May 23, 2005
Cancer Double Binds
Reverend Linda Yates
People who care for women with cancer may say things that put the women in impossible situations. However, women with cancer commonly put others in a bind as well. Carers have often complained to me that nothing they say is received well. This is frequently true. Sometimes what is helpful on one occasion will be met with bitter resentment on another. It depends on the psychological space the woman is in. In my conversations in the Internet chat rooms, this becomes clear.
Appearance is a particularly thorny area. If someone says a woman with metastatic cancer is looking tired, depressed or not well, women sometimes express outrage as "How could they say something like that to me? Don't they know how much that hurts me?" Women can also get angry if they are told they look good. The response can range from "Don't they know how sick I am? Don't they care?!" to the suspicious, "What do they mean? Are they saying they expected me to be dead by now and I'm looking good for someone past their sell-by date?" Sometimes women who receive a compliment will say, "They think I'm making it all up!" On one day a woman may complain that her partner won't talk about death. On another day she might feel that to bring up such a topic is heartless and indicative of her partner's callousness.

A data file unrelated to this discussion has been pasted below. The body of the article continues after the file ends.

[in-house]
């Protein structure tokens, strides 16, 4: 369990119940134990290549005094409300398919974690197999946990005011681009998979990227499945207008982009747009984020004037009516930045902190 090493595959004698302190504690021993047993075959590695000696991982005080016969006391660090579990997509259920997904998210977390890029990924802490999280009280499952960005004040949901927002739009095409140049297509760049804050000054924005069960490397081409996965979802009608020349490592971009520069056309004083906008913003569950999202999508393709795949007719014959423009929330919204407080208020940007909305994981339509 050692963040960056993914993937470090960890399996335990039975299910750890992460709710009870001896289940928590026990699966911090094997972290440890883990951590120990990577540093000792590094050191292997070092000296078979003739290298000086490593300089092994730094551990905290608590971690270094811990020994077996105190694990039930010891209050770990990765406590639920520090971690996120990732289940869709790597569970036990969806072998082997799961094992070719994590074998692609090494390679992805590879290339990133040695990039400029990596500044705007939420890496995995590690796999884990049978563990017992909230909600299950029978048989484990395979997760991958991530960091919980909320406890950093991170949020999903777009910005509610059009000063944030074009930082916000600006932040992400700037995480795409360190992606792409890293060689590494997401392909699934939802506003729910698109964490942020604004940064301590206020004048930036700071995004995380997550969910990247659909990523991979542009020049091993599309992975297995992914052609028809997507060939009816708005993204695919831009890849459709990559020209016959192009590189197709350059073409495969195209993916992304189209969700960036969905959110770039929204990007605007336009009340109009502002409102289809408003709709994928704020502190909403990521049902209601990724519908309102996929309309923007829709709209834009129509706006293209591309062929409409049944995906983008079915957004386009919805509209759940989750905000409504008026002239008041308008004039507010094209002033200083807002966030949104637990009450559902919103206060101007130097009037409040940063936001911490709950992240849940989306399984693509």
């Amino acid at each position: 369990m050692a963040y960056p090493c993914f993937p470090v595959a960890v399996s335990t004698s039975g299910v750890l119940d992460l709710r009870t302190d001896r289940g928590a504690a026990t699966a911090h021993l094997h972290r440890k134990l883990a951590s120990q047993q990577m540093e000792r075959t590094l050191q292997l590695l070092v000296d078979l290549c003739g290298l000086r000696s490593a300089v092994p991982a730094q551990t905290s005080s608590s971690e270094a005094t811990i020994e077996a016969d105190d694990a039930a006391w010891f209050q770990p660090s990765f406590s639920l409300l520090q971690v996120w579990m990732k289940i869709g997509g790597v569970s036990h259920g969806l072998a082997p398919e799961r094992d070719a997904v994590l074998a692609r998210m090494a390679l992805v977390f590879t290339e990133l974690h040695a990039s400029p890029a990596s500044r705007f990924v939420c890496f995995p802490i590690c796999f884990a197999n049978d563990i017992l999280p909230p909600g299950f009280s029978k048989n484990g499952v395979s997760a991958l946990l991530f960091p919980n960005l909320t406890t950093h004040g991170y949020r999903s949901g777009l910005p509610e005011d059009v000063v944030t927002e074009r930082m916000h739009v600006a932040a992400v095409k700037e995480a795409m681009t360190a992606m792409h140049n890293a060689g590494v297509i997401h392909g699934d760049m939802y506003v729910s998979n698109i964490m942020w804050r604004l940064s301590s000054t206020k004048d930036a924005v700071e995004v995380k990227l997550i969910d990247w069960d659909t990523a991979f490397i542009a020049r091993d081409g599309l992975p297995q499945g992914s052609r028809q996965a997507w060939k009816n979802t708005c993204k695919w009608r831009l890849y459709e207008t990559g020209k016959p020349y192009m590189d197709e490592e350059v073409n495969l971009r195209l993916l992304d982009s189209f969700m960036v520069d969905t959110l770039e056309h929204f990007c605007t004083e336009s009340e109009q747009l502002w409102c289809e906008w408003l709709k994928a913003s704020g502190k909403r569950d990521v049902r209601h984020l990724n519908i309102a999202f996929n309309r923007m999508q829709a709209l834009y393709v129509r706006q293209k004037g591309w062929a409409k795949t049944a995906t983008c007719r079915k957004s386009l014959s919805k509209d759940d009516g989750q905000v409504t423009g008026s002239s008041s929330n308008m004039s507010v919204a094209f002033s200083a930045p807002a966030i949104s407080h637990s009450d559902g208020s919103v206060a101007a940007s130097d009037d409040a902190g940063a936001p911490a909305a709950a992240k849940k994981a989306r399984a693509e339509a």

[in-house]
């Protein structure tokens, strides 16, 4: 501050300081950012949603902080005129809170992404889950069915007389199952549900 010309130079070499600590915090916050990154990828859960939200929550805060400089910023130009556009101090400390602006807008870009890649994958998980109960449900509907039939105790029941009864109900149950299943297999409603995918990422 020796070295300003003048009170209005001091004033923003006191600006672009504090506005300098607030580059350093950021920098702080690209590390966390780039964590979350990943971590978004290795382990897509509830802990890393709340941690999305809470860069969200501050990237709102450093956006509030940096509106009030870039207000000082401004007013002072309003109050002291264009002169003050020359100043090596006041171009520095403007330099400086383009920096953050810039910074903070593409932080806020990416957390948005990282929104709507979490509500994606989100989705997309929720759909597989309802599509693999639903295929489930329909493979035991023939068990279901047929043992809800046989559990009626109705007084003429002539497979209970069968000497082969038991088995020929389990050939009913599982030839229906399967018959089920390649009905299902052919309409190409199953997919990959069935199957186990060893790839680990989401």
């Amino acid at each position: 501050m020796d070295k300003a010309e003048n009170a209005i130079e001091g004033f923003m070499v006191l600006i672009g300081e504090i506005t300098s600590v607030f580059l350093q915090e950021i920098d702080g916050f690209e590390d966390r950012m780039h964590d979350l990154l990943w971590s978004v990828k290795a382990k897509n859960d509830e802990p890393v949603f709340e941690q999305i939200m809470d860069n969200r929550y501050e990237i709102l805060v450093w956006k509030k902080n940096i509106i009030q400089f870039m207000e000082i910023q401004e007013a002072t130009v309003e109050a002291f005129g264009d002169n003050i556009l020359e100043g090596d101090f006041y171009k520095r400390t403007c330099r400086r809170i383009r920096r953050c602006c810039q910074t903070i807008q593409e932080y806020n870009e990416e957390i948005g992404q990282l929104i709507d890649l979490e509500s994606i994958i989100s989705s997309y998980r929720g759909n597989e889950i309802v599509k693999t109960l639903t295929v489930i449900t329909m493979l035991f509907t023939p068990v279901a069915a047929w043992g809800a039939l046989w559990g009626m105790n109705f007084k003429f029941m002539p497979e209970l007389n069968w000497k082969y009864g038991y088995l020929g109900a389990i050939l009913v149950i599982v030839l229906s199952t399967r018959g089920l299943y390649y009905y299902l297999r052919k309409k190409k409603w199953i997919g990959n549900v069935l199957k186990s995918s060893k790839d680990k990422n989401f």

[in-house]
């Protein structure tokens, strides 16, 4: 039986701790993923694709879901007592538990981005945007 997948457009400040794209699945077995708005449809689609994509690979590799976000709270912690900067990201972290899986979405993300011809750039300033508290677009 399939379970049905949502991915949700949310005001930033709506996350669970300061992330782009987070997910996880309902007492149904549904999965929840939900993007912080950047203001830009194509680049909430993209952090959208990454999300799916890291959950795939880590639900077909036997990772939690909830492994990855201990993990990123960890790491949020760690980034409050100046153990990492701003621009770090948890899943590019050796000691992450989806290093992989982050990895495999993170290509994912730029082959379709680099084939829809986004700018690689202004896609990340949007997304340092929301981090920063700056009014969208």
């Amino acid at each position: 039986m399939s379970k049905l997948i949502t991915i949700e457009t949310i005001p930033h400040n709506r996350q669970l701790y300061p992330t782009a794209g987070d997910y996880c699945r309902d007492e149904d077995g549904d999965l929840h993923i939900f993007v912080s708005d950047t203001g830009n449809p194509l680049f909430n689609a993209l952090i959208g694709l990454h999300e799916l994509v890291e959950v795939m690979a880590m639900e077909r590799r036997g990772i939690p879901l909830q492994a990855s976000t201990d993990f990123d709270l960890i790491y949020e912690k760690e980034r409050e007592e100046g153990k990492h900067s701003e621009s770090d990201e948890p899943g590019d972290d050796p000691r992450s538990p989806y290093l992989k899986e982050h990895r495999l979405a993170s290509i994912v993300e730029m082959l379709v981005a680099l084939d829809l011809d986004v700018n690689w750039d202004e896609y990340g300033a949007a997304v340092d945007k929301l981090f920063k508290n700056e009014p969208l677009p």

I also have a certain amount of sympathy for oncologists. If they give women honest facts about their cancer, the women can be devastated and angry at the doctor for daring to tell them in such a heartless way. If oncologists don't give them the straight up facts, later when the woman gets sicker, the physician is accused of not telling her the truth and destroying her possibilities to make what time she had left more meaningful.
To those who care for a woman living with metastatic disease, I say walk carefully and do a lot of listening. Care for your own needs by setting up visits with someone you can debrief with. You are walking a hard, hard road with this woman; you can't do it alone.
To the women who are living with the reality of this disease, my advice is to cut others some slack. On a good day, it can be difficult to sort out one's own feelings about cancer; imagine how hard it is for others to figure out how you are thinking! You may need to leave behind a lifetime of socialization that says women can't say what they think. People will need to hear from you directly, and in as simple terms as possible, what you need from them. Only you can provide the compass for helping them negotiate through this landscape that is life with metastatic cancer.
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